Two months after food stamps for Queens residents were cut for the first time in 80 years, Congress ended long-term unemployment benefits for 1.3 million Americans across the country.
Scrooge seems to have found a full-time job in Washington, spoiling the holiday season from Thanksgiving to New Year’s with heartless acts that could dent the economic recovery. Just think what he may cook up in time for Valentine’s Day.
A temporary government program to boost food stamp benefits after the recession hit expired Nov. 1, slashing $36 a month from the monthly outlay for a family of four in Queens. A spot check by TimesLedger Newspapers found that $36 could buy food for about 25 meals at a typical supermarket in the borough for less than $1.50 per person.
One enlightened Georgia congressman says children should sweep school cafeteria floors to be eligible for the federal hot lunch program.
In other words, send the kids out to work as their parents lose jobless benefits because they were unable to find a job after collecting for more than 26 weeks.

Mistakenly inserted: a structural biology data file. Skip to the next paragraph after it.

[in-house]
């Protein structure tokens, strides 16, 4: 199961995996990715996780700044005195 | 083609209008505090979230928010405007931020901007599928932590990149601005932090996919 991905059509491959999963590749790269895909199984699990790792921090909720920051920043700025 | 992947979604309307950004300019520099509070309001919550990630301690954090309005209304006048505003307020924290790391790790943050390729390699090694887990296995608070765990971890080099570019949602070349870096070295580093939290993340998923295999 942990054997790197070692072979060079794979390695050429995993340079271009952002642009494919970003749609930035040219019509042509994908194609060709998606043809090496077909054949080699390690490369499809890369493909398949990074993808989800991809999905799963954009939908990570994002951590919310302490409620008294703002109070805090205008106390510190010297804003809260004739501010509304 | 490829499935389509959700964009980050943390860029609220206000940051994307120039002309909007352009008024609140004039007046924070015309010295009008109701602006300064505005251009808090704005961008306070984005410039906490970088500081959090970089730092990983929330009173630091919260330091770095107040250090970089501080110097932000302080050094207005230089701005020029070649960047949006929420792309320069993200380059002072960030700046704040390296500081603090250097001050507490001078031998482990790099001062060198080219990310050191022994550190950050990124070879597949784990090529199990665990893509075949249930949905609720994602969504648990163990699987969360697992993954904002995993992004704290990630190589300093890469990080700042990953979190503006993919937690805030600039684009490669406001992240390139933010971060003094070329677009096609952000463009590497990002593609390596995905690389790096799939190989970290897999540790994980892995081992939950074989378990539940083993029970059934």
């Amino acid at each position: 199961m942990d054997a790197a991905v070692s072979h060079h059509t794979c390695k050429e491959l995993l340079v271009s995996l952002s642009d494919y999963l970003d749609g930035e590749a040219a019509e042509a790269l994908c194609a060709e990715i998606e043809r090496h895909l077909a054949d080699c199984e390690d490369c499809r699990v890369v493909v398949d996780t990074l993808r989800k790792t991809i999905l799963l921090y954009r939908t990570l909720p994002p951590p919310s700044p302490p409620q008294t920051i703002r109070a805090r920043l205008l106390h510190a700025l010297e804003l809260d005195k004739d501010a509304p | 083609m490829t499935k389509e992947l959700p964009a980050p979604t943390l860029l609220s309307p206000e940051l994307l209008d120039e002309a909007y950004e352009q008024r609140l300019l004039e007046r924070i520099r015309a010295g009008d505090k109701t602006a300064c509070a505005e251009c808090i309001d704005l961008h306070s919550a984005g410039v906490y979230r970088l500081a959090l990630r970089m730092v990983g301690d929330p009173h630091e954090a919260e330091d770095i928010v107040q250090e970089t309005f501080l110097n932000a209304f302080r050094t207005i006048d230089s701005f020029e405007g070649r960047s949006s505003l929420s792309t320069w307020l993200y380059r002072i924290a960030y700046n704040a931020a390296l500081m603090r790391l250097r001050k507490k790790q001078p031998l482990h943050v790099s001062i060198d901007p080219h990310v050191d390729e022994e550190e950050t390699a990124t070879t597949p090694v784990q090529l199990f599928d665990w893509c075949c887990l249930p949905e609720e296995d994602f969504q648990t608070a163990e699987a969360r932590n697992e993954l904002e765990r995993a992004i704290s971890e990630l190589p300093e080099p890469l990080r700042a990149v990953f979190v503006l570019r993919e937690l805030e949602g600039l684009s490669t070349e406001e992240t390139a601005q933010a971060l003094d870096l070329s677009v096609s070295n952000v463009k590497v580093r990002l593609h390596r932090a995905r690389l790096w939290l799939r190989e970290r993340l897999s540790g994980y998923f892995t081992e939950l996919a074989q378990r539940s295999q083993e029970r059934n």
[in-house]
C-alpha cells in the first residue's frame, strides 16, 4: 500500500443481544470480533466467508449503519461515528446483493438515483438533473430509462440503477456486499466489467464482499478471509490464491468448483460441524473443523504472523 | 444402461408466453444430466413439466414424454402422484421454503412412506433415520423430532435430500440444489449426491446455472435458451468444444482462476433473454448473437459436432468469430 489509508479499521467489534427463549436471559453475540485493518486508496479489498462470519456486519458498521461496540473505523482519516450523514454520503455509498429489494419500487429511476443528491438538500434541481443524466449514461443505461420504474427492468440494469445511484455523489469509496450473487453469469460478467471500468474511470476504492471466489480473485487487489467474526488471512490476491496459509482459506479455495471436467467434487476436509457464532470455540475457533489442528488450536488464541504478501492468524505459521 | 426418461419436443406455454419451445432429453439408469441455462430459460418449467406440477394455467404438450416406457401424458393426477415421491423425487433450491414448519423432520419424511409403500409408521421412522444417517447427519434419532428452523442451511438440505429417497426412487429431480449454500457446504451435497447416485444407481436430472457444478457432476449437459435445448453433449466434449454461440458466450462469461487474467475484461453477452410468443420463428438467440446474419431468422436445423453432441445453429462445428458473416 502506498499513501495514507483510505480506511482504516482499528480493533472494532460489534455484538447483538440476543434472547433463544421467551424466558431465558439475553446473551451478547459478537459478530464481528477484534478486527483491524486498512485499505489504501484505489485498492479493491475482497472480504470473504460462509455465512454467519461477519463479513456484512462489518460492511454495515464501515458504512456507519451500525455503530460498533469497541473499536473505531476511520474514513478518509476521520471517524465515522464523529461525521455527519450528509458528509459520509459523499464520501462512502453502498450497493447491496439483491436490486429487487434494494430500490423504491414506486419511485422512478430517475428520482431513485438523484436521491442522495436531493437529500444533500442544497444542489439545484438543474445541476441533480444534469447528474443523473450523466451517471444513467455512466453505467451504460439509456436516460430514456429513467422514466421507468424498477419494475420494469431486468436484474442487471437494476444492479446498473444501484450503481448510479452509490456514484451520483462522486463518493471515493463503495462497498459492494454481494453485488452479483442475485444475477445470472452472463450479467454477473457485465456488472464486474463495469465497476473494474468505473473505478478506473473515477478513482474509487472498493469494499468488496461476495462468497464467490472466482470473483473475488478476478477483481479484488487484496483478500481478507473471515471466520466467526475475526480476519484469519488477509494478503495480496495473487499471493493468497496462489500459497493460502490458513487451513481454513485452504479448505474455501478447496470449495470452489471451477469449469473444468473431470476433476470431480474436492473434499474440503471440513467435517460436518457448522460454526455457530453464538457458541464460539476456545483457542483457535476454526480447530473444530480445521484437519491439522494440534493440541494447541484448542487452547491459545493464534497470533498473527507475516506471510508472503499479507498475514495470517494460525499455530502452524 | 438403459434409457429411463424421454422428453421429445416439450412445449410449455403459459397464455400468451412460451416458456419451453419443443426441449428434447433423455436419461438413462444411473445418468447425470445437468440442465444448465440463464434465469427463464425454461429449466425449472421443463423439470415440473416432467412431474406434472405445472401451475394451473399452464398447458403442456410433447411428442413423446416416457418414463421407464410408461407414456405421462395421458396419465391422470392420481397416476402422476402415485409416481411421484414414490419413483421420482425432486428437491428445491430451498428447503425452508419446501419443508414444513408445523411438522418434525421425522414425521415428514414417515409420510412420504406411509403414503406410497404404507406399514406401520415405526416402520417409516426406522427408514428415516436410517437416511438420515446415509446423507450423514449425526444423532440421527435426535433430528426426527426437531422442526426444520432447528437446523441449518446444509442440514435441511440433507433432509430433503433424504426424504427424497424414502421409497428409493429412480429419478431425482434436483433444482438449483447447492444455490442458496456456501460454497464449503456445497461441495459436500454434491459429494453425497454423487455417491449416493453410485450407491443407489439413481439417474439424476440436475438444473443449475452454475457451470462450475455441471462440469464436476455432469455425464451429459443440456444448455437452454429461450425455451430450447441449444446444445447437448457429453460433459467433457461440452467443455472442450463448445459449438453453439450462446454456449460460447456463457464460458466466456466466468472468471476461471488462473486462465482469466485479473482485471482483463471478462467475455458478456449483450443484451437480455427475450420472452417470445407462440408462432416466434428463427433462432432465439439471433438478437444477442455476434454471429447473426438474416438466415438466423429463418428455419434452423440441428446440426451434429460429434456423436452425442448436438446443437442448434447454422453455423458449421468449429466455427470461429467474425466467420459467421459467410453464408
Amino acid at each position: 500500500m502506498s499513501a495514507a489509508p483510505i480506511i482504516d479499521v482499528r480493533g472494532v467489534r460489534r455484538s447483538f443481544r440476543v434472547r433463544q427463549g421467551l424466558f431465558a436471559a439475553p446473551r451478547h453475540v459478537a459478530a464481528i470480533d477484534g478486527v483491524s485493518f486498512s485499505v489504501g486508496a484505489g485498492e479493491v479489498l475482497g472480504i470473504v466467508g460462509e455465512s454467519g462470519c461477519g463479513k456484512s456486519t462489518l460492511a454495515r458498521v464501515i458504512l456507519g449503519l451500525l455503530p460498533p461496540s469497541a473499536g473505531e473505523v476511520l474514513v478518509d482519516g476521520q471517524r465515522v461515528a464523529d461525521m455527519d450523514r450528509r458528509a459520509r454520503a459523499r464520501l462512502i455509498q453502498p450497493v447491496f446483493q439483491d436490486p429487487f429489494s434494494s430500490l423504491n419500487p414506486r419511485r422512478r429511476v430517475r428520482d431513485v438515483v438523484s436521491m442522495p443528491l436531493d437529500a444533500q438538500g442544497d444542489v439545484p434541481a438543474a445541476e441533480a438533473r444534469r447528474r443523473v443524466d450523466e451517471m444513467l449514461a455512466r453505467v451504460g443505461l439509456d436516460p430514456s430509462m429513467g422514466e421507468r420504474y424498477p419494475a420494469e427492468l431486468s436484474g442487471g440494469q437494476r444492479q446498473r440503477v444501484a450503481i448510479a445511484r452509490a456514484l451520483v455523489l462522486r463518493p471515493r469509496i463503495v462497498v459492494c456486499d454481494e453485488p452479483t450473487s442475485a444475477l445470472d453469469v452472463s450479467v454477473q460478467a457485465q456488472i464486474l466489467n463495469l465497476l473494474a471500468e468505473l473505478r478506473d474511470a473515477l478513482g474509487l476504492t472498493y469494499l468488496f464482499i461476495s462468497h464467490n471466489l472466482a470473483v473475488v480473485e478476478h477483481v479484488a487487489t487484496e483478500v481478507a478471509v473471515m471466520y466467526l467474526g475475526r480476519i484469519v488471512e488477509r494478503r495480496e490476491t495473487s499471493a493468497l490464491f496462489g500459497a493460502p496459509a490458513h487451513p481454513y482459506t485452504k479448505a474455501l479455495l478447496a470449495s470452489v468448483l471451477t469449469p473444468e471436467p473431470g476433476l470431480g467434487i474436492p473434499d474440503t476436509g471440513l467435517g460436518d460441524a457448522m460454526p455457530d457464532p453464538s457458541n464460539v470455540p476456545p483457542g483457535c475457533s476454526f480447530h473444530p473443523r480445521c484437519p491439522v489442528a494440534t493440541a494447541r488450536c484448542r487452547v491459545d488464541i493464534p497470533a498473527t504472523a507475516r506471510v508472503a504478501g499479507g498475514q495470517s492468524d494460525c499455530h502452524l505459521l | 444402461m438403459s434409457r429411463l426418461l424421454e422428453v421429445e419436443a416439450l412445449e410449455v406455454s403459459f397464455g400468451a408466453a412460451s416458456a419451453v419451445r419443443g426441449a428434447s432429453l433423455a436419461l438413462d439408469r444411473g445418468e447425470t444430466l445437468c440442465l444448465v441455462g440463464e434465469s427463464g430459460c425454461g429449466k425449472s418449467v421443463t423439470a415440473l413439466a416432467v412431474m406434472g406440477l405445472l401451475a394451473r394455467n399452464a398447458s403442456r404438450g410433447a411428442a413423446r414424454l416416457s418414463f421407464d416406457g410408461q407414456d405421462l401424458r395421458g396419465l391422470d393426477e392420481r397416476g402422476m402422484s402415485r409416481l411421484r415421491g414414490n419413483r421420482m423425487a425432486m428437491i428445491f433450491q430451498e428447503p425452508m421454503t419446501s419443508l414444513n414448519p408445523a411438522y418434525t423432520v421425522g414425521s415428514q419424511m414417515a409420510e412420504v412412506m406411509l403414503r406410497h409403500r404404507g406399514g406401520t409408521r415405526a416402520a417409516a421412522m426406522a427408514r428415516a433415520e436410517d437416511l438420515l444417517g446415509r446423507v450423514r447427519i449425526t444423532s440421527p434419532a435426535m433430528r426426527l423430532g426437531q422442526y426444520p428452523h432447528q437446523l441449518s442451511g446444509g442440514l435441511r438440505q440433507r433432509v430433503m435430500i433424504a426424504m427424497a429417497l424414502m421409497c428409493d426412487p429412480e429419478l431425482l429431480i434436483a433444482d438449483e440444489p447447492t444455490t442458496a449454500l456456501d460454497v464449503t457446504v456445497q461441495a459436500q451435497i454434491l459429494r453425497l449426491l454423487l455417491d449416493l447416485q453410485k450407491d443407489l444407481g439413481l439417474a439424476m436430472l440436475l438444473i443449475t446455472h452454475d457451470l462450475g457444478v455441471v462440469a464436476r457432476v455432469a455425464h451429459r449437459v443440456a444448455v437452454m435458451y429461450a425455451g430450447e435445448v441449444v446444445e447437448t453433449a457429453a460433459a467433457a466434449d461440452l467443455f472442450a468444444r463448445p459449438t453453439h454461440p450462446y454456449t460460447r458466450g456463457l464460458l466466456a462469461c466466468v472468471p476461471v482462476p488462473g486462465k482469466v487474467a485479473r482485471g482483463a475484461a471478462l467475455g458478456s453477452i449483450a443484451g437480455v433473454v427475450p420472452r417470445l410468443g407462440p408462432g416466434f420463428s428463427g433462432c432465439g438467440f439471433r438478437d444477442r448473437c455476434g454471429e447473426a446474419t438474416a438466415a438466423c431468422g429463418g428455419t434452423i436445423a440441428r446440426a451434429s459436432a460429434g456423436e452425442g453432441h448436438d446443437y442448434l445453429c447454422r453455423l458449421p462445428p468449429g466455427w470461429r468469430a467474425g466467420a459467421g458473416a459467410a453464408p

The five-year program to help the long-term unemployed ended Dec. 28 after it failed to make it through the budget negotiations.
In October the unemployment rate hovered at 7.4 percent in Queens and barely exceeded the national jobless rate of 7.3 percent. The mayor singled out Queens as the economic star of the outerboroughs, which means even grimmer times in Brooklyn, the Bronx and Staten Island.
With two critical safety nets now eliminated, the rising demand for food is likely to swamp Queens’ food pantries and kitchens, which have been struggling to meet current needs. One in eight children is already undernourished in Queens, according to the Coalition Against Hunger.
The bottom line is that more people in Queens will be pushed below the poverty line and more residents will find themselves homeless unless Congress comes up with a bipartisan agreement to restore the long-term jobless benefits.
Democrats and Republicans say they are willing to negotiate, but talk is cheap when hundreds of thousands of Americans are grappling with hopelessness and economic fear. If lawmakers fail to act, economists have warned job growth will slow and the economic recovery could suffer.
Let’s start off the new year with an agreement to give our less fortunate Americans a temporary leg up and evict Scrooge from Washington.